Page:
Alternative technologies are an important consideration in the development of any sustainable management strategy. Considerable advances are being made in the area of building design and materials, e.g. in the use of sustainable sources such as timber and straw. Other features such as compacted mud walls are also a tested building technique in many parts of the world and may be applicable to the Orkney environment. Planning policy in Orkney and throughout Britain is generally unfavourable towards alternative building technologies, however ECO believe that a supportive system for green building is an essential part of a sustainable future. Timber is a sustainable resource that is becoming used more widely to clad buildings in Orkney. Whilst ECO favours the use of timber, many of these buildings are inappropriately designed. Respect for the vernacular built heritage is essential in the use of any new materials in order that the unique characteristics of the Orkney landscape are not compromised.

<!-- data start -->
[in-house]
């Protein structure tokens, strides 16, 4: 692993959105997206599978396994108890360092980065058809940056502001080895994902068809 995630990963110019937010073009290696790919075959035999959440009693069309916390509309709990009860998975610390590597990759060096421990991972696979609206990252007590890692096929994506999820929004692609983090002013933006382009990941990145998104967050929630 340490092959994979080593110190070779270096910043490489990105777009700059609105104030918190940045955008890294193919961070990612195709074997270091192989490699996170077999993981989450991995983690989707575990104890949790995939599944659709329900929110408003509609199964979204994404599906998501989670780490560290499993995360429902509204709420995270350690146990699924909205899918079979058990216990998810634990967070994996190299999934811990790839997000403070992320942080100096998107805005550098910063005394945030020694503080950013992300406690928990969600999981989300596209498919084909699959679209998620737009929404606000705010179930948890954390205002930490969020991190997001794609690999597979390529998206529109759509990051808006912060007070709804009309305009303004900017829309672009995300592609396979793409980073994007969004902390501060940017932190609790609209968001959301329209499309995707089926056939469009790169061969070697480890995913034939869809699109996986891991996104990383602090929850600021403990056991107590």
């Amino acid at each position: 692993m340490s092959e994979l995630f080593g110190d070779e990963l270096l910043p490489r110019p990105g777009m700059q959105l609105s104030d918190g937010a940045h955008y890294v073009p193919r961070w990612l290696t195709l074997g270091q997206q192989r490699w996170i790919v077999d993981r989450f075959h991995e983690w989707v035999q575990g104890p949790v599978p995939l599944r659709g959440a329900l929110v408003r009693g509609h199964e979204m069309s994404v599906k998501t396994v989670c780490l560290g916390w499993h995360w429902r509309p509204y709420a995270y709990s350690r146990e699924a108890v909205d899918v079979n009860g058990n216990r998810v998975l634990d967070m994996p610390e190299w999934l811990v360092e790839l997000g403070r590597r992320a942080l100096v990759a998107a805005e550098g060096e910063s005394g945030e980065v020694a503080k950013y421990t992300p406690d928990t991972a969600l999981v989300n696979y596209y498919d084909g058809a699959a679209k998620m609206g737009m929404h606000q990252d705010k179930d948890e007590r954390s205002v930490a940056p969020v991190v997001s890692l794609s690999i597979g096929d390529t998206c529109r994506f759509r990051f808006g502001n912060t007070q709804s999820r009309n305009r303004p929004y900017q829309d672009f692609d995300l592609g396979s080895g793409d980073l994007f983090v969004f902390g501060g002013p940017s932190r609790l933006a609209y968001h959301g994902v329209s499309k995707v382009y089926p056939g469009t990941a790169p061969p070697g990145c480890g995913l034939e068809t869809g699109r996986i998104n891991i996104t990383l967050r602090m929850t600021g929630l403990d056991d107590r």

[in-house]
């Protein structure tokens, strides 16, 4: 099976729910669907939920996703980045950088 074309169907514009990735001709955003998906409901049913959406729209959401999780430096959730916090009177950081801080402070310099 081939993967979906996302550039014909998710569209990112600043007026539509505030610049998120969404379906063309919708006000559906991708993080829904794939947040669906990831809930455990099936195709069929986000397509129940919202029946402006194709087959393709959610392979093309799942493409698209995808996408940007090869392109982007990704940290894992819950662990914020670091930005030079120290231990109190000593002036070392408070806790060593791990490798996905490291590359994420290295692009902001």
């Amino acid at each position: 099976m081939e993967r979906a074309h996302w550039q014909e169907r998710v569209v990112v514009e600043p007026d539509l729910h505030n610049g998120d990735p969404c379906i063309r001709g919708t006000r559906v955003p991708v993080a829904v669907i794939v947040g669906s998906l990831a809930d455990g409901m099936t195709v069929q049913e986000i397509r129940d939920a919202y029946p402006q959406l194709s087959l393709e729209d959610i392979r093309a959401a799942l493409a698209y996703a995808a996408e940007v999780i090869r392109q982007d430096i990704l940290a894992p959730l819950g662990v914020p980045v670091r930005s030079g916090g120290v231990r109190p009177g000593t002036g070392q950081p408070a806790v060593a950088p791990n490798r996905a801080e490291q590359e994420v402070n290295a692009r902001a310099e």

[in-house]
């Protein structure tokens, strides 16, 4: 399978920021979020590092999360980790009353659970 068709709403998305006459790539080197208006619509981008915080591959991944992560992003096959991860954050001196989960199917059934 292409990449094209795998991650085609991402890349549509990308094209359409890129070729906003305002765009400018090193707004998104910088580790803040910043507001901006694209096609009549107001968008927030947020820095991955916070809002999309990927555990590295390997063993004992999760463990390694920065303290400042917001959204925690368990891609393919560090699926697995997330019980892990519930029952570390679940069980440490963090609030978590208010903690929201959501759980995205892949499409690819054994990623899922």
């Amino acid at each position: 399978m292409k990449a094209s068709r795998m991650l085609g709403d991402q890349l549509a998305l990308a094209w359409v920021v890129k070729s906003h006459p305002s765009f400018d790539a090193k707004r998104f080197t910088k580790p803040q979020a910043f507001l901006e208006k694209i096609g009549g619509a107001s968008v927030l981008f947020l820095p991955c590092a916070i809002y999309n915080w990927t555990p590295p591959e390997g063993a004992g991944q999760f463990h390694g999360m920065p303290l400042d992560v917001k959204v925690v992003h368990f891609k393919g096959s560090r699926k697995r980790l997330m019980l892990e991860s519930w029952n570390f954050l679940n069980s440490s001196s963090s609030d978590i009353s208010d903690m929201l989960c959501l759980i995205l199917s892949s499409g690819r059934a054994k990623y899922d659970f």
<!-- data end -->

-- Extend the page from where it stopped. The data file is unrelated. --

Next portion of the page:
Monitoring at working quarries is essential to ensure that there are no detrimental environmental effects due to operating procedures. Modern extraction methods allow excessive nuisance caused by dust and ground vibration to be eliminated. However, significant pollution can occur if fuels, reagents and chemicals from quarry workings are allowed to contaminate watercourses. Silt discharge in water contaminated with dust, mud, concrete and other waste products into the Bay of Firth over a number of years could have a potentially serious impact on the marine environment. Thus in continuing to grant silt discharges to sea or discharges into watercourses, OIC and SEPA need to ensure that adequate treatment and close monitoring is integral to any extraction works.
Balance is of course essential when considering the needs of industry and development and the need to conserve the natural heritage. Often there is a perceived conflict of interest between development and the environment, however ECO believe that with sensible and sustainable management there is no reason why both cannot operate harmoniously.
Dylan De Silva